Precious Oman

In the last forty years, Oman has both redefined and rebirthed itself. This unique gem of the Arabian Peninsula has become a premier tourist destination that embodies sophistication and class, while maintaining authenticity and sustainability.

Historically and geographically, Oman was a tough terrain to tame. A mere six kilometers of paved road and a single hospital against the backdrop of tribal infighting only attracted expeditioners relying on camels and Bedouin guides. The pursuit of oil exploration began in the 1950s, and oil was finally struck in 1962 and is credited for the Sultanate’s dramatic development. Omanis who left the homeland decades ago in search of better opportunities have now returned to cultivate the nation.

Moving towards a more sustainable non-oil economy, the Ministry of Tourism is poised to establish a luxury travel destination by 2040 and attract more high net worth travelers while creating more than a half million job opportunities. A steadily increasing number of visitors have already become enchanted with Oman’s natural beauty, cultural heritage, geological discoveries, and welcoming hospitality. A stable and peaceful country, Oman was crowned the Capital of Arab Tourism in 2012 and its reign continues to flourish.

The expanse of land between the Hajar Mountains and the Arabian Sea is dotted by architectural landmarks and commercial hubs like constellations to navigate your way around the city. From arrival at the city’s airport in Seeb, the landscape is primarily flat until you approach the Sultan Qaboos Grand Mosque. The massive complex of tall arched gateways, manicured gardens and sheltered pathways is punctuated by tiled mosaic enclaves. Morning tours take visitors into the heart of the sanctuary with its handmade Persian carpets, ornate chandeliers, and striped Andalusian arches.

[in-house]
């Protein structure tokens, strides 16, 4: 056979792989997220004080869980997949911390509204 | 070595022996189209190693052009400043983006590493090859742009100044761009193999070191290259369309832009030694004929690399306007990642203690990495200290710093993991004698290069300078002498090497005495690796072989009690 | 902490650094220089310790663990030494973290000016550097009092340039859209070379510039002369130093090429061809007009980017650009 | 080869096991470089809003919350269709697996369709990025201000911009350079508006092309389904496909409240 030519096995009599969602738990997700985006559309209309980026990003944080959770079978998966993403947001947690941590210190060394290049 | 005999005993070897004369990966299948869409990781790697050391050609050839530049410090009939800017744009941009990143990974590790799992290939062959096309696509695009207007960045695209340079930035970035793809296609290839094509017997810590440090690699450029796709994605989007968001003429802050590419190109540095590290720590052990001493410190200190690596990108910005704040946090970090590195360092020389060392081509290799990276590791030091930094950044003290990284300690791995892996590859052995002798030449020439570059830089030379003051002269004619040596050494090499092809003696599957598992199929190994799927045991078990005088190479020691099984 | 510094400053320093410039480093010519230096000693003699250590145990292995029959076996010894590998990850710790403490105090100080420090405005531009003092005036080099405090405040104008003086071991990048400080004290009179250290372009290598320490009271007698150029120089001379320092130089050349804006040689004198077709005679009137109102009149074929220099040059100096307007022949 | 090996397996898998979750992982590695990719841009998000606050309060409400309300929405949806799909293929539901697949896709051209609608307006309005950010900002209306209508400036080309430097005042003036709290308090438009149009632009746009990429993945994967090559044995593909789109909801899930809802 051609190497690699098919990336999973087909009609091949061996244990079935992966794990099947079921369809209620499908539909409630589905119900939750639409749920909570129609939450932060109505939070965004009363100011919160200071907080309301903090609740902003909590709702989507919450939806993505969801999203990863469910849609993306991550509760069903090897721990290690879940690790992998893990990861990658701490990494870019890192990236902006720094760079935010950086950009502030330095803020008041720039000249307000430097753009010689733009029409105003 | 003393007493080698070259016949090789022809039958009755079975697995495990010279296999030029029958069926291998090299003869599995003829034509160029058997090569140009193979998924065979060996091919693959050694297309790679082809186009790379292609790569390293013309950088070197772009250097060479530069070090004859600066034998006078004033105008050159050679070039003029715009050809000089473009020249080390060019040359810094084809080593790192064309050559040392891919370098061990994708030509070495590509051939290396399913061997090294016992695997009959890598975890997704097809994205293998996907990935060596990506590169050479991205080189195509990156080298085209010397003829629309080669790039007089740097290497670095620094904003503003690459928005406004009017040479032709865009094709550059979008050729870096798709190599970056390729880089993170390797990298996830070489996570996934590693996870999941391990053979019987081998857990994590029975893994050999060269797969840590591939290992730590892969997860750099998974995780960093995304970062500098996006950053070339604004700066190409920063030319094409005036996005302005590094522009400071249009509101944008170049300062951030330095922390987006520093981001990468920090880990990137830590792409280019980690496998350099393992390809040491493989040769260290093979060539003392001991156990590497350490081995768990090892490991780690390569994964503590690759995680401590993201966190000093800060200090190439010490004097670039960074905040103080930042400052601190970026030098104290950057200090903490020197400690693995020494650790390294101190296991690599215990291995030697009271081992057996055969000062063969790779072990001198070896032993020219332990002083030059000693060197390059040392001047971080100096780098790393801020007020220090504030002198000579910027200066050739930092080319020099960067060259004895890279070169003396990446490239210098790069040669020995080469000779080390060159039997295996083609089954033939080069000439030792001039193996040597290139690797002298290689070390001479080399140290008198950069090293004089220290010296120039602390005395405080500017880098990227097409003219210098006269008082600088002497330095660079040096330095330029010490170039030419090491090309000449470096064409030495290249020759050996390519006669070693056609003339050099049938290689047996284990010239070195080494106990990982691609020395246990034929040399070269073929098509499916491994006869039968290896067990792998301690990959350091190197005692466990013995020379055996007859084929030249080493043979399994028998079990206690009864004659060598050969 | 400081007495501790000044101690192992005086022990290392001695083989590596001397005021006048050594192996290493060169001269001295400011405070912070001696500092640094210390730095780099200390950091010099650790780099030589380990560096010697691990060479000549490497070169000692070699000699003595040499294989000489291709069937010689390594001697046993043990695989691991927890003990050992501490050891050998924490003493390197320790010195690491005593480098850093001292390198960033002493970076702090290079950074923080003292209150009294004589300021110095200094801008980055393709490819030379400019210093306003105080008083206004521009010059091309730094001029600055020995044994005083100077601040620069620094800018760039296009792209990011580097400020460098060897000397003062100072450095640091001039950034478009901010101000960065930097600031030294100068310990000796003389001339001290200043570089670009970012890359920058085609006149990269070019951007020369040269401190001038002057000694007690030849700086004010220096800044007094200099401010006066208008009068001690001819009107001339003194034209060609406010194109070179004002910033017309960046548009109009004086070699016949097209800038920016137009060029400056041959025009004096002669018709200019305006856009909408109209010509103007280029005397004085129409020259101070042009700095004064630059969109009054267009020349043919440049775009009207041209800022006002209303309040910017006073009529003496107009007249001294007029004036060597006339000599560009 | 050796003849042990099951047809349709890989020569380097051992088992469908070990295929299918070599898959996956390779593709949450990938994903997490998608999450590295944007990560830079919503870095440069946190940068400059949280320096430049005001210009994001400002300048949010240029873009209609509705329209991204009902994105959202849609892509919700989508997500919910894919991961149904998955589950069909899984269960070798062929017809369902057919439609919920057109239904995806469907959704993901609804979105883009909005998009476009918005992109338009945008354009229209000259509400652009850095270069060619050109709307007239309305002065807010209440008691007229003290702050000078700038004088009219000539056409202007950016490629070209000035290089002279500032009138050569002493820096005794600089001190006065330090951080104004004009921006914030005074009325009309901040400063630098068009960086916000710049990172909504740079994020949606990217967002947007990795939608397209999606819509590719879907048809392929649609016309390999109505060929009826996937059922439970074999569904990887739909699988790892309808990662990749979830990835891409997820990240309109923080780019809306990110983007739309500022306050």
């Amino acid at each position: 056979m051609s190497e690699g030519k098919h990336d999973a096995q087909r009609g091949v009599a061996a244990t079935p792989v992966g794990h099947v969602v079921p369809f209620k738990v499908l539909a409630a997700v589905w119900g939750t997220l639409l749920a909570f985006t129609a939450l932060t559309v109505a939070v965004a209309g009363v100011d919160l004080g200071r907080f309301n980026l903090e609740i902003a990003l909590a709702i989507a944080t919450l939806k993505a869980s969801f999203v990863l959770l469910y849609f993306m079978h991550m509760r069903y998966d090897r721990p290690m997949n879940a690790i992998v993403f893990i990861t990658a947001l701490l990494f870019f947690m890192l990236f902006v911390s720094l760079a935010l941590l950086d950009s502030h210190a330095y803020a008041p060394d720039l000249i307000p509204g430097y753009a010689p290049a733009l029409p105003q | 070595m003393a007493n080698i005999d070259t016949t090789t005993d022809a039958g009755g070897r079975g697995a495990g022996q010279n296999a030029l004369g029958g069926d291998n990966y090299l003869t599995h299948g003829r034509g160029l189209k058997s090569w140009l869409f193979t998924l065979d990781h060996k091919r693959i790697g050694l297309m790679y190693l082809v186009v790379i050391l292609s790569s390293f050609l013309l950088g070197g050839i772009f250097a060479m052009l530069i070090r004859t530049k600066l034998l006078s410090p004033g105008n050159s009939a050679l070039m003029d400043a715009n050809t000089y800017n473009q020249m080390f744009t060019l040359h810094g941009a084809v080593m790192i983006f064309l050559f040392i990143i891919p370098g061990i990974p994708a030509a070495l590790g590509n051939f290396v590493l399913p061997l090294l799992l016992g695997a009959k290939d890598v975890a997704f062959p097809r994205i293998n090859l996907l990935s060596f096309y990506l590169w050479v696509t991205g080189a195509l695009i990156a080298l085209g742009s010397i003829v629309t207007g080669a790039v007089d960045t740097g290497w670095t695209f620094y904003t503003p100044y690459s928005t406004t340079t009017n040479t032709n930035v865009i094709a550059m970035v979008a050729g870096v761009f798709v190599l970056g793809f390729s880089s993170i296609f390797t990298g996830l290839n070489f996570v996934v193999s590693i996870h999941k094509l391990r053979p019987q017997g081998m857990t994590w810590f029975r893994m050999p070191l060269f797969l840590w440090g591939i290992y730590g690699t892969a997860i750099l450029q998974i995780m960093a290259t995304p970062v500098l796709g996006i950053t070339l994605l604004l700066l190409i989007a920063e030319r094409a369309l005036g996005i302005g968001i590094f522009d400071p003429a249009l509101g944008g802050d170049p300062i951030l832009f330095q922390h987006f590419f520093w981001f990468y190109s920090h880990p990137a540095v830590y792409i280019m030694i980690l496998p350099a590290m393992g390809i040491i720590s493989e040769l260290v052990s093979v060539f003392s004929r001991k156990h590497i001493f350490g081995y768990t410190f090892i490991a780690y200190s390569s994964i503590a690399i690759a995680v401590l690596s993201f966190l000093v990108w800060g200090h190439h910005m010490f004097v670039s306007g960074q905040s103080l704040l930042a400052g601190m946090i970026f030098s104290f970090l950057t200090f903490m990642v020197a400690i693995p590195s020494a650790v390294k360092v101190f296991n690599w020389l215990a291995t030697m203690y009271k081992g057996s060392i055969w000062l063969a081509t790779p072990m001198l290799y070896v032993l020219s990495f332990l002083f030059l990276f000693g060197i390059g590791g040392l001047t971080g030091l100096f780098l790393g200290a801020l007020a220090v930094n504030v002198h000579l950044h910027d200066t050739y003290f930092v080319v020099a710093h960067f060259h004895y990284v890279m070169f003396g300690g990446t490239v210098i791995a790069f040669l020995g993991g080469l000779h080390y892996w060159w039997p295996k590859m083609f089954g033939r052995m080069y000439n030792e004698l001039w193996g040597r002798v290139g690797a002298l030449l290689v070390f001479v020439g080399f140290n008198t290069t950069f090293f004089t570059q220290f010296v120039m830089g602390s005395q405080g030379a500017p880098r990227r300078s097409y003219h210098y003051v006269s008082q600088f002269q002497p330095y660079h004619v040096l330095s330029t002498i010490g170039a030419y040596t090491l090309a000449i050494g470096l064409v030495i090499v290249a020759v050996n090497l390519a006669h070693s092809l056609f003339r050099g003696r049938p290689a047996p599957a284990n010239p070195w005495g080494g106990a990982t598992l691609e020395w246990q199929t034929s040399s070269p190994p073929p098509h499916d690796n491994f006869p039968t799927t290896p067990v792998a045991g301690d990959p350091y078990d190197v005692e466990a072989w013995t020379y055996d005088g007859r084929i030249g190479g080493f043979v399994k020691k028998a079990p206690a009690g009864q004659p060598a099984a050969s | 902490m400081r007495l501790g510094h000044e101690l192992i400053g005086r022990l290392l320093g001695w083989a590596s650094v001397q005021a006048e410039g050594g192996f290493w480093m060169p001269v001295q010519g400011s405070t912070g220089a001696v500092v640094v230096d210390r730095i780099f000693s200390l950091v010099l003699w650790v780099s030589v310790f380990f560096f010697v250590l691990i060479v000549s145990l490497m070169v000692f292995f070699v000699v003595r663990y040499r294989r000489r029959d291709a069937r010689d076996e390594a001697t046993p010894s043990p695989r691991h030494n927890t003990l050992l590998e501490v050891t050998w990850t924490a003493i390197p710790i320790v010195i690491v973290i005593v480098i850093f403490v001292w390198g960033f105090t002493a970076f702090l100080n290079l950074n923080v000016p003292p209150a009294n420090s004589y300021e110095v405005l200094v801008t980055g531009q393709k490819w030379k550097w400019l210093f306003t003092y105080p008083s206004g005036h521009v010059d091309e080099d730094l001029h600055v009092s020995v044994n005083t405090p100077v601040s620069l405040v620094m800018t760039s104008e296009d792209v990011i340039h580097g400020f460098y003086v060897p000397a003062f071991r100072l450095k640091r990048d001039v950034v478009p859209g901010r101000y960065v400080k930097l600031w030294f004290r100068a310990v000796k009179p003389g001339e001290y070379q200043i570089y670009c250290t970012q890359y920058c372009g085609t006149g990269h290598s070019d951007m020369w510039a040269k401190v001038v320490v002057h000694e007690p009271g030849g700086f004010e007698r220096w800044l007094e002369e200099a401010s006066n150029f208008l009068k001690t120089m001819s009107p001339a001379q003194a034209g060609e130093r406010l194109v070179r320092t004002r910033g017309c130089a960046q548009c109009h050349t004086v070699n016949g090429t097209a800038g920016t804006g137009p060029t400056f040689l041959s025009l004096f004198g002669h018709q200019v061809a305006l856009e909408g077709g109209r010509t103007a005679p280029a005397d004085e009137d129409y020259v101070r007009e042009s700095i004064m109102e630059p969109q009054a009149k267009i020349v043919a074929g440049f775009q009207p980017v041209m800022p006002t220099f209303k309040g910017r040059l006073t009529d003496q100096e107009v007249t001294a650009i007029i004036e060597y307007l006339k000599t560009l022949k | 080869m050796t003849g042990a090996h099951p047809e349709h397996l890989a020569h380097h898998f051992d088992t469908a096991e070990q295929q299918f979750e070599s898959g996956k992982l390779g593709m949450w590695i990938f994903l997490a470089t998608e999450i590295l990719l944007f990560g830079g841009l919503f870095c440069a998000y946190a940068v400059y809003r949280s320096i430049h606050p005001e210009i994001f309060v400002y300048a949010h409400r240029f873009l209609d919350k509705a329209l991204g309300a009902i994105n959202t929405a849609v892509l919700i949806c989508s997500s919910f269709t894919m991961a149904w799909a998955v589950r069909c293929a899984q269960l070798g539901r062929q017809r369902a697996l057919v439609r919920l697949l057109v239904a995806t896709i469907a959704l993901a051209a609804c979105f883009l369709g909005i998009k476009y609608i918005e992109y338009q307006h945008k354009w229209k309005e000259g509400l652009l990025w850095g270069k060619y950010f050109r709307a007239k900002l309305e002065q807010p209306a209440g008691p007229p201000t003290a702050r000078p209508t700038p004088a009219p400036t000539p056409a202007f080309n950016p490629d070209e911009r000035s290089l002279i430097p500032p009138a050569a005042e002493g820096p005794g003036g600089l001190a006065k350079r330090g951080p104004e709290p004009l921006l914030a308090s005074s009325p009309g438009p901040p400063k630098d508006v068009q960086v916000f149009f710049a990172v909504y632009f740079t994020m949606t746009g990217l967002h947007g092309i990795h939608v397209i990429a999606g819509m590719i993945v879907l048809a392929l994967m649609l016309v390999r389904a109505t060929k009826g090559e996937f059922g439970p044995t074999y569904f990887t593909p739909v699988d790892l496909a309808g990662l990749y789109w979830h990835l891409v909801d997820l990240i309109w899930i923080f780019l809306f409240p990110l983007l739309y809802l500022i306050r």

Continuing eastward on the Sultan Qaboos Highway, most travelers do a double take at the sight of Sultan Said bin Taimur Mosque in Khuwair. In an obviously Ottoman style from exterior to interior, the structure and design mimics Turkish architecture. Pressing into Qurm, the dramatic Royal Opera House stands proud and regal, adorned in a sand-kissed white cloak like an Omani man in his dishdasha robe. Return to see how the palatial monument transforms at night with dramatic lighting details and sit for an eclectic array of performances that include classical operas, contemporary musicians, as well as traditional Arabic songs of praise and poetry.

Onward to Mutrah Port, a new commercial fish market and the historical Mutrah Souq are highlights of the corniche where shoppers bargain and only cyclers peddle. This important shopping hub is a traditional market where handcraft, jewelry, and textile sellers draw you in with the aroma of smoldering frankincense and a warm welcome in several languages. Further along the coast where the Al-Said luxury yacht is docked alongside naval fleets and traditional dhow boats in the harbor, we reach the icon of the city—a grand incense burner seated atop Al Riyam Park.